Sprits werent dampened too much because the show visitors were diehard cyclists unfazed by spending £7.50 to ride a load of bikes but the BA is hoping to attract a great deal of fair-weather cyclists to their show and even the lightest of summer showers can deter those sort of visitors from attending what will perceived to be an outdoor show despite the provision of marquees.
Of course, where the York Rally tag-on is hoping for 50 000 visitors, the much more modest three-day Tryout Show an independent effort will probably have an eventual visitor total of around 2000.
When BikeBiz visited yesterday there were no more than about 600 visitors in the main Knavesmire grandstand, the York racecourse building. Show organisers said they didnt yet have a visitor total from the day before.
The turnout may have been low surely surprising in a city that is so cycle friendly but the quality of the visitors was very high, most of them being readers of Open Road titles such as Bycycle and Bike Culture. The recumbent test area was busy throughout the day and there were all sorts of non-standard bicycles on display including the seven-person Octos (now called the ConferenceBike), the four person ZEM, wooden hobby horses for children, a variety of folding bikes, and loads of fully-equipped utility bikes from the likes of Kettler and Pashley.
This was the antithesis of the Bike2000 show, totally family friendly with tots bikes on stands from Winther and Puky and child-carrying bikes from the kind of German companies which appear in Encycleopedia (in fact, those companies who took out advertorials in Encycleopedia 2000 got free stands at the Tryout Show and there was an impressive number of overseas exhibitors).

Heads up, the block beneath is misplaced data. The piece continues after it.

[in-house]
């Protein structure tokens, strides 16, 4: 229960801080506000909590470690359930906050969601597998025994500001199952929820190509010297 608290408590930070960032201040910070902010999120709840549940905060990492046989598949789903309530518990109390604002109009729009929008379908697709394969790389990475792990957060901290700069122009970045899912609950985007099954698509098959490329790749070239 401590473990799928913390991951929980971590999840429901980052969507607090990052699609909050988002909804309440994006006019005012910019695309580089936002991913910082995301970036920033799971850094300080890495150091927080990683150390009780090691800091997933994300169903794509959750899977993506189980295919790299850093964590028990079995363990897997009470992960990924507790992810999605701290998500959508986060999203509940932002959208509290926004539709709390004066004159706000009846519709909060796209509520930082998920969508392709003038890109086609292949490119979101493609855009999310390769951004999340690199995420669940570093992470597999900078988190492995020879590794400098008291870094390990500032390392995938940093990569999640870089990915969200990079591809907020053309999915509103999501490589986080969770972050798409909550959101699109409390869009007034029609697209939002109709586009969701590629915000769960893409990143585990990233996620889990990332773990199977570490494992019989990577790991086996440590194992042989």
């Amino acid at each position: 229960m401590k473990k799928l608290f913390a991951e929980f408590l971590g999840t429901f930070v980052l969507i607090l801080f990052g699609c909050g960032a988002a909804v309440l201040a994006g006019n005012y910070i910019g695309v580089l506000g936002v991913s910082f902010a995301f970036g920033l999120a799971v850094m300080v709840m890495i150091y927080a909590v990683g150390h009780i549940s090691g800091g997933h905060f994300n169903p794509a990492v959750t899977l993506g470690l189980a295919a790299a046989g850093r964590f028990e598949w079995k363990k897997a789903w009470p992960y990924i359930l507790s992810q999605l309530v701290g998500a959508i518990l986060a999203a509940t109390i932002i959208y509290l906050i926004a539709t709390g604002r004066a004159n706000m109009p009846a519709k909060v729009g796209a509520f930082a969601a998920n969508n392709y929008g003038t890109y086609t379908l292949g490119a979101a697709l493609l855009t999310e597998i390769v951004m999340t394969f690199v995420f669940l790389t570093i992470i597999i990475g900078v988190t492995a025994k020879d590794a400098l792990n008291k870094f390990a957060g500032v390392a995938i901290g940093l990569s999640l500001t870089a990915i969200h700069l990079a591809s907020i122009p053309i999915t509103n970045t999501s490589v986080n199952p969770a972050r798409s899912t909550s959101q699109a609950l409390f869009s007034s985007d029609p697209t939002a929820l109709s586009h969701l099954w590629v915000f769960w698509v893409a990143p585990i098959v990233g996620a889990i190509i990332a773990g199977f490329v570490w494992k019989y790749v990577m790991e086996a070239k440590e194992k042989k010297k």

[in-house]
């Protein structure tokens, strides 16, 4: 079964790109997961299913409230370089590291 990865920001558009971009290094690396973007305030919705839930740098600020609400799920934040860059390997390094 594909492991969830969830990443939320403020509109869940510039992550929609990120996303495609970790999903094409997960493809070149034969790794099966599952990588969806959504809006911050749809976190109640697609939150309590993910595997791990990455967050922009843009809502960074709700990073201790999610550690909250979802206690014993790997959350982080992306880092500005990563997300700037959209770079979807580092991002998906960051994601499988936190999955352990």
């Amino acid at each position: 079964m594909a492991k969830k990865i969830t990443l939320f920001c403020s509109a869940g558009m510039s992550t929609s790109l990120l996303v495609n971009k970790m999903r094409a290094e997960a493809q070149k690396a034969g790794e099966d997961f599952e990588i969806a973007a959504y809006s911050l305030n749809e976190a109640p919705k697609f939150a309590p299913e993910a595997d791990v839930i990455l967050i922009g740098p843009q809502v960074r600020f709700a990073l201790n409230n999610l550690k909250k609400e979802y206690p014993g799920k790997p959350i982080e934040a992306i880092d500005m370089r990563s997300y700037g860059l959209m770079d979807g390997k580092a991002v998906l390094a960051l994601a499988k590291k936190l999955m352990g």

The low turnout will be worrying for the Bicycle Association because it cannot be blamed on lack of publicity. There have been editorial mentions of the Tryout Show in many bike mags and Open Road took out quarter page adverts too.
Mind you, Open Road kept quiet about the large number of exhibitors they would have at their show. There were stands from B1 (bikes and scooters), Brompton, EP-X, Kinetics, Advanced Vehicle Design (formerly Seat of the Pants, manufacturers of Mike Burrows Windcheetah recumbent trike), the National Cycle Register, Sustrans and the Bike Inn (promoting the new cycle mechanics City and Guilds course at Peterborough Regional College).
And, of course, Tandemania.com was there with a load of tandems but not yet with a fully operational ecommerce website.
For most exhibitors and visitors, the scale of the show was a surprise, and the breadth of bicycles a joy.
For IBD Andy Shrimpton of Cycle Heaven in York helping out on the Brompton stand the Tryout Show was like a breath of fresh air:
You get ground down in the process of running a business. This has been brilliant. It has re-ignited my interest in cycling, reminding me why Im in this trade in the first place.
Will the National Cycling Festival 2000 have a similar effect? Can it succeed in attracting a big enough audience to make the effort all worthwhile? Will the traditional York Rally visitor pay to get into a marquee show? Will the advertising campaign and link up with IPC Publishing bring in a new type of visitor? Has the BA created a sustainable show that can fill up its coffers every year? Does John Carrington Beard of the BA know any Native Americans who can perform reverse rain dances?
Lets hope so.
Top: The EP-X stand
Right: (l to r) Kit Gilham, Ali Roe and Andy Shrimpton of Cycle Heaven in York on the Brompton stand
Bottom top: Mike Burrows on his Ratcatcher with the recumbent test track in the background
Bottom middle: the motion alarm from National Cycle Register
Bottom bottom: the Zap-powered Brompton from Kinetics